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Now displaying: Page 1

Welcome to the WhoWhatWhy Podcast.

Oct 1, 2018

Is California ready for a “Bear Flag” party? Former Congressman Tom Campbell wants Californians to have more choice in statewide elections, and is pushing a plan to create a third party for the state.

In this conversation with Peter B. Collins, who has known Campbell for more than 25 years, the former lawmaker talks about the need for a new party and the benefits it would offer to voters and candidates.

The creation of a viable third party in California might also inspire a national movement to shake up the two-party system that now dominates US politics.

In recent years, California voters approved initiatives to end gerrymandering and limit the role of political parties in primary elections: An independent redistricting commission draws the lines for legislative and congressional districts, and the nonpartisan blanket primary also known as the “jungle primary” or “top two primary” has reduced the control of party leaders in selecting primary candidates.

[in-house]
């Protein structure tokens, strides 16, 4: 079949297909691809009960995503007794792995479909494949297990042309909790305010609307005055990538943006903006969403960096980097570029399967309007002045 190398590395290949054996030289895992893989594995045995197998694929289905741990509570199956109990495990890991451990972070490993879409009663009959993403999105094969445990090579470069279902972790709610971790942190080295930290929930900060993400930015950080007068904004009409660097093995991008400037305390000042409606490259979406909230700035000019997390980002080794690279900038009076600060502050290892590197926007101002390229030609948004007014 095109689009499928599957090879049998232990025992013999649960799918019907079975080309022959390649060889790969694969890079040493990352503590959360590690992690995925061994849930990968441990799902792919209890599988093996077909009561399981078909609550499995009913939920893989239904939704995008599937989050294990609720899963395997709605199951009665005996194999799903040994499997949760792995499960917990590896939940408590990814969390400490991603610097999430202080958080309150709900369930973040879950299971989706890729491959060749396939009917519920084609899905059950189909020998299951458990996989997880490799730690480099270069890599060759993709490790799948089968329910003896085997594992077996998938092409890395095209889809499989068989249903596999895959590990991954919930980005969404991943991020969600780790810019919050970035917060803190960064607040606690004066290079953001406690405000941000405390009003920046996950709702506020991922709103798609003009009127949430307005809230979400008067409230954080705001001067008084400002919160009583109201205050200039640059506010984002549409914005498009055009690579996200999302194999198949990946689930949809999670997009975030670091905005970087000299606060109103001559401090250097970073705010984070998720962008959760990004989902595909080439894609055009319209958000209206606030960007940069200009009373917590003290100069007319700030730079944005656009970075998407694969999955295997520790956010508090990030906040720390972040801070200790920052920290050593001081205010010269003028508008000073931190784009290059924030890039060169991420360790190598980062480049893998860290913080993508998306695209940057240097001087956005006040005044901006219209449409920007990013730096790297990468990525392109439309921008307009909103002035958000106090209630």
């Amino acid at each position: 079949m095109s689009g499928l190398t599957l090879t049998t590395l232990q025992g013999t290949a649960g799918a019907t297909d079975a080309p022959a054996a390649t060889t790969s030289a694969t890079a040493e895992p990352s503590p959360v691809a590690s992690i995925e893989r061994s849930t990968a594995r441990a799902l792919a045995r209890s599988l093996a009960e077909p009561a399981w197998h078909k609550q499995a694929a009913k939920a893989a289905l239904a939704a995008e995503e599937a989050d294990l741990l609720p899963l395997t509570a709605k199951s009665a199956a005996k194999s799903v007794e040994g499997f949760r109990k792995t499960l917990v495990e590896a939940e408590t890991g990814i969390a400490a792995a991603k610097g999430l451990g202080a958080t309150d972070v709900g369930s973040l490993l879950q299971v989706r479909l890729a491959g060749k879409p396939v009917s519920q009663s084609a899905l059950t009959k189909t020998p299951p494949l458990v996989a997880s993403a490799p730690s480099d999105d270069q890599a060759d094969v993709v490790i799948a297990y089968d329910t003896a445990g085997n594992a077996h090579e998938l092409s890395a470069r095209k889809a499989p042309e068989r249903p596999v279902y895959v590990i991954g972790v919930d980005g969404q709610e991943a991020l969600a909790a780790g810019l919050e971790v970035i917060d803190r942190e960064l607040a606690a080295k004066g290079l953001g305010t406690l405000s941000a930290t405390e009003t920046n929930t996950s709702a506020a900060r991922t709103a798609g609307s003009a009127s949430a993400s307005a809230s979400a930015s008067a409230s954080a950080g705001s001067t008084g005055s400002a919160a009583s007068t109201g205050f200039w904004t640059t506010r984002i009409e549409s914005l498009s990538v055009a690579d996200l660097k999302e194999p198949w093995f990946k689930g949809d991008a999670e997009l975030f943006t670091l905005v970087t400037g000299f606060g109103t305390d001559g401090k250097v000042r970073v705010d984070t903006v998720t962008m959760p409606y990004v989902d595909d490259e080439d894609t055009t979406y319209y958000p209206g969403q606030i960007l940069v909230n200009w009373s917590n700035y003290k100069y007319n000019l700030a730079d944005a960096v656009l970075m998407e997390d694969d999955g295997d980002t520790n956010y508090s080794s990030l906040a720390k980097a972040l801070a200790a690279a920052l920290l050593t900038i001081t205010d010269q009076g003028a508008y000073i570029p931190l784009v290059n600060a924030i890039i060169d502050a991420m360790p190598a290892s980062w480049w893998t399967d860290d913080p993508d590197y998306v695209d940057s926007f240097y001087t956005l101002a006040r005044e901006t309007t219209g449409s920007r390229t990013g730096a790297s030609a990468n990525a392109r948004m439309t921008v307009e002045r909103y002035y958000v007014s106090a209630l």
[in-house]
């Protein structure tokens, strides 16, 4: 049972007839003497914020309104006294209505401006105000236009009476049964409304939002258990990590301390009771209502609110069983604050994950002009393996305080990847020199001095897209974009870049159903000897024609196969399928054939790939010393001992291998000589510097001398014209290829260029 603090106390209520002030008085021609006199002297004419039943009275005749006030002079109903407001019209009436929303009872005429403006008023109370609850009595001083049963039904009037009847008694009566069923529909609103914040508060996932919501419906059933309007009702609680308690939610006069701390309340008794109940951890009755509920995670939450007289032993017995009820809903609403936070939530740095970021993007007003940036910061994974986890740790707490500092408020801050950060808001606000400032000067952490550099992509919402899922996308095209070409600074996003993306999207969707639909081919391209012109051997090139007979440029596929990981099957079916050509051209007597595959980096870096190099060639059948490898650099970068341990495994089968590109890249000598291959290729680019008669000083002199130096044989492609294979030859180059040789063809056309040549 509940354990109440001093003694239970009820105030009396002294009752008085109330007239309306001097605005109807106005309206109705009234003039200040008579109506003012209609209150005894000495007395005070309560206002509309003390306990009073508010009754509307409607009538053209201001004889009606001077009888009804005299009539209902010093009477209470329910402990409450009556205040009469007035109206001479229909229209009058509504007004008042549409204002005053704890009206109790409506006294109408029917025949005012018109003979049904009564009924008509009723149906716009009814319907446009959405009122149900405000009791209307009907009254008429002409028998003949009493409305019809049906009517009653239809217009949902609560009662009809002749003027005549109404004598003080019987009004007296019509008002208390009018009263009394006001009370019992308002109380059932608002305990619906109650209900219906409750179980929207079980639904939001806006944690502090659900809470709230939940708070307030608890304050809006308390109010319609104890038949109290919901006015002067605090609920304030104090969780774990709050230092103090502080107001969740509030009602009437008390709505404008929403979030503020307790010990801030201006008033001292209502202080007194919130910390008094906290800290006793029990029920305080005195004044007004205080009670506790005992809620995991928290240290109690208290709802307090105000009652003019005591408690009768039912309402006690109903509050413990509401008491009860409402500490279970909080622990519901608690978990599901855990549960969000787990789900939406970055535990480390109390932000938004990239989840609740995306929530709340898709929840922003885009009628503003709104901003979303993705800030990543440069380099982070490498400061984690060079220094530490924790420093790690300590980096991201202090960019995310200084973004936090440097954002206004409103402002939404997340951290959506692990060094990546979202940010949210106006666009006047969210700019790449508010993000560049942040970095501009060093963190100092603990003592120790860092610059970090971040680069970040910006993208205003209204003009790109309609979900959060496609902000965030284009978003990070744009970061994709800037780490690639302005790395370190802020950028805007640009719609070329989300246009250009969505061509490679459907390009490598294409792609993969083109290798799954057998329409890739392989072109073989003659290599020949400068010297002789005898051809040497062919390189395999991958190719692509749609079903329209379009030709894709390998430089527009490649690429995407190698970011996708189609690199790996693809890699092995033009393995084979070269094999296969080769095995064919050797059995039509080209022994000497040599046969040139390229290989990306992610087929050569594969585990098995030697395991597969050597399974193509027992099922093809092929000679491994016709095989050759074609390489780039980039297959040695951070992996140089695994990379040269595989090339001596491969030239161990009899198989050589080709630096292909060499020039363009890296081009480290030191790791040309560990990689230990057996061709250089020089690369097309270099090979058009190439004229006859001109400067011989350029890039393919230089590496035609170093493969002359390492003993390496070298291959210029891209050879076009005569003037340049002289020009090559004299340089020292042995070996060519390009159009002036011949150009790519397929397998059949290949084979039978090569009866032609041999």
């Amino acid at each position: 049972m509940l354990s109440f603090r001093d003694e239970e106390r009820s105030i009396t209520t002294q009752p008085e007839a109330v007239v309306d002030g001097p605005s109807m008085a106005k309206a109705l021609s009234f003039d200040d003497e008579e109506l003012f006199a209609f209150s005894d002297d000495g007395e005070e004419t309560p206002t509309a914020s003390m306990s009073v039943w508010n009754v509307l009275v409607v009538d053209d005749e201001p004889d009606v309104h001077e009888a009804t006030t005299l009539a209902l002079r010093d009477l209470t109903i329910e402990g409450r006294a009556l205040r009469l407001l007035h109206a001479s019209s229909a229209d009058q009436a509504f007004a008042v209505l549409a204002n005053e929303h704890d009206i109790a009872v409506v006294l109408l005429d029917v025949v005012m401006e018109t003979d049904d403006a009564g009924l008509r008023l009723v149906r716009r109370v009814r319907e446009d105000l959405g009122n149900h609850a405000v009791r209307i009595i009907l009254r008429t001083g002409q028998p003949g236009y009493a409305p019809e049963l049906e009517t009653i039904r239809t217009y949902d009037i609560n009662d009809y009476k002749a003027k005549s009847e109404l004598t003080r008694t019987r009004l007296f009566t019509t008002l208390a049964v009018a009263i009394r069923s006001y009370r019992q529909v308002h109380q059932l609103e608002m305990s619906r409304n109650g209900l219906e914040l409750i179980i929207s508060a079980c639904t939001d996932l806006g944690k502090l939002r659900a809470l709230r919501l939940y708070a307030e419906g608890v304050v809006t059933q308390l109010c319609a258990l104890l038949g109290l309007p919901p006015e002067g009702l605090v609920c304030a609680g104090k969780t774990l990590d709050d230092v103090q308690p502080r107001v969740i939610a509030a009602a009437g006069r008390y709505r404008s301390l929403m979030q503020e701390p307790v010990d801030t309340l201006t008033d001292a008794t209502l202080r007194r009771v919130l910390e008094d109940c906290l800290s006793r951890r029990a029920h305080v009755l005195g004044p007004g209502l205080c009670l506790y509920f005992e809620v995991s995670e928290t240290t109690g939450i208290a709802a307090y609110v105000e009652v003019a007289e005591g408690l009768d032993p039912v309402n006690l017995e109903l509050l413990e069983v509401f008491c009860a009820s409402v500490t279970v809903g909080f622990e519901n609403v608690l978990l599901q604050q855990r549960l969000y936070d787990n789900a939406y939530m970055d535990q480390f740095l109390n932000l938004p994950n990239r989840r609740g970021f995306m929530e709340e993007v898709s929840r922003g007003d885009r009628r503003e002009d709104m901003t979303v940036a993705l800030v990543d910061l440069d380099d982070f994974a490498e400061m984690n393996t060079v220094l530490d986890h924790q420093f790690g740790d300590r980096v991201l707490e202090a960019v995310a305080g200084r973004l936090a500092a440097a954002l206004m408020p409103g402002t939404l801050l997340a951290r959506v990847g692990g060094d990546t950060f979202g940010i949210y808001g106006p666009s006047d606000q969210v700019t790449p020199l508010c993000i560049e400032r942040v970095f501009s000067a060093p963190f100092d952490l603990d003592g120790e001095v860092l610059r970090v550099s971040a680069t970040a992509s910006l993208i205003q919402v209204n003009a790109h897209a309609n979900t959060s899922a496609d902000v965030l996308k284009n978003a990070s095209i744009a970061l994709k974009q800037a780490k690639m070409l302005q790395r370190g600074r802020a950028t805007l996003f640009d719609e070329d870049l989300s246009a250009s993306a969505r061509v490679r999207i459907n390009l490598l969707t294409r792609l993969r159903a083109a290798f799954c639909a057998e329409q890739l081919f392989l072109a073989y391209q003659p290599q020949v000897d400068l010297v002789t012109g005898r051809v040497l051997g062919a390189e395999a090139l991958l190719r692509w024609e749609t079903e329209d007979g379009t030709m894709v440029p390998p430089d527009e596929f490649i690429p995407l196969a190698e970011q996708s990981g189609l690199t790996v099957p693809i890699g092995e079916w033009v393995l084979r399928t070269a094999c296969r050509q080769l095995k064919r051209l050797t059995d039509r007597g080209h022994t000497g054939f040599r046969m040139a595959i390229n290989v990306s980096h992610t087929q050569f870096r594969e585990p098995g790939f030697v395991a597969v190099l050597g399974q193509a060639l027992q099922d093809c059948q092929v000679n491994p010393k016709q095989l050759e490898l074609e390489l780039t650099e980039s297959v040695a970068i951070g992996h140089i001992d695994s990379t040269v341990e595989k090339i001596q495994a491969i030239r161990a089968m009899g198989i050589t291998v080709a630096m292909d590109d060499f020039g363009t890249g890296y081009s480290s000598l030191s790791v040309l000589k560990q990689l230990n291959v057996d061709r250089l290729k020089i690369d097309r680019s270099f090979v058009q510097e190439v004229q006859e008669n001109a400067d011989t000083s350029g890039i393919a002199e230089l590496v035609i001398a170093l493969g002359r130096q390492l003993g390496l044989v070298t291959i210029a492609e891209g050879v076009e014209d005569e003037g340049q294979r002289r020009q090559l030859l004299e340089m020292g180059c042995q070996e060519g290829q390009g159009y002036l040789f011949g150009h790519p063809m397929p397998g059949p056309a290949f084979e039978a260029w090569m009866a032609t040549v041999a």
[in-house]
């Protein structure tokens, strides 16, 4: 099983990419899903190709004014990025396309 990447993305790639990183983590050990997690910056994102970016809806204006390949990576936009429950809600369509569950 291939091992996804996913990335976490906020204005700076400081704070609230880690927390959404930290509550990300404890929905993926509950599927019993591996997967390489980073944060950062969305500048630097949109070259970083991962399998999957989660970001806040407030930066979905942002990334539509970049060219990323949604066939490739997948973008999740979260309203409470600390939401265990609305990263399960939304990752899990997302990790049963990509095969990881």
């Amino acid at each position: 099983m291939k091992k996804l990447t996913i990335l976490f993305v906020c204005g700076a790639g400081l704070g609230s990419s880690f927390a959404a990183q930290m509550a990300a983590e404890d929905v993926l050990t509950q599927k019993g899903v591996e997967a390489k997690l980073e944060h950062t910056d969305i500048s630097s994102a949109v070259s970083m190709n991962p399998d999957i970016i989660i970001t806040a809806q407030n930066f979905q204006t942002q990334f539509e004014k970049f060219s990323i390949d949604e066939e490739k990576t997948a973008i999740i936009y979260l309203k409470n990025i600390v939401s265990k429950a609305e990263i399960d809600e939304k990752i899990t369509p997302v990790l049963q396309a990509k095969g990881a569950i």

Campbell served five terms in the House of Representatives, and was the last Republican elected from Silicon Valley since 1998. He twice ran for the US Senate, served in the state senate and was finance director to Gov. Arnold Schwarzenegger. He is also a well-known academic who taught law at Stanford, served as dean of the business school at UC Berkeley, and presently teaches law and economics at Chapman University.

As a moderate Republican, Campbell lost to Sen. Dianne Feinstein (D) in the general election of 2000; in 2010 he lost the GOP Senate primary to Carly Fiorina. In 2016, he resigned from the Republican Party after it nominated Donald Trump. These combined experiences have led him to call for a new, third party in California.

Registered voters in California include about 8 million Democrats, 5.2 million Republicans, and 4.9 million who are tagged “No Party Preference” or NPP. Campbell wants to create a new party from the last group as well as the dominant two parties, and says the law allows a new party to be recognized if about 60,000 people statewide register for it. Campbell thinks he can achieve that number with a budget of about $100,000 to educate voters.

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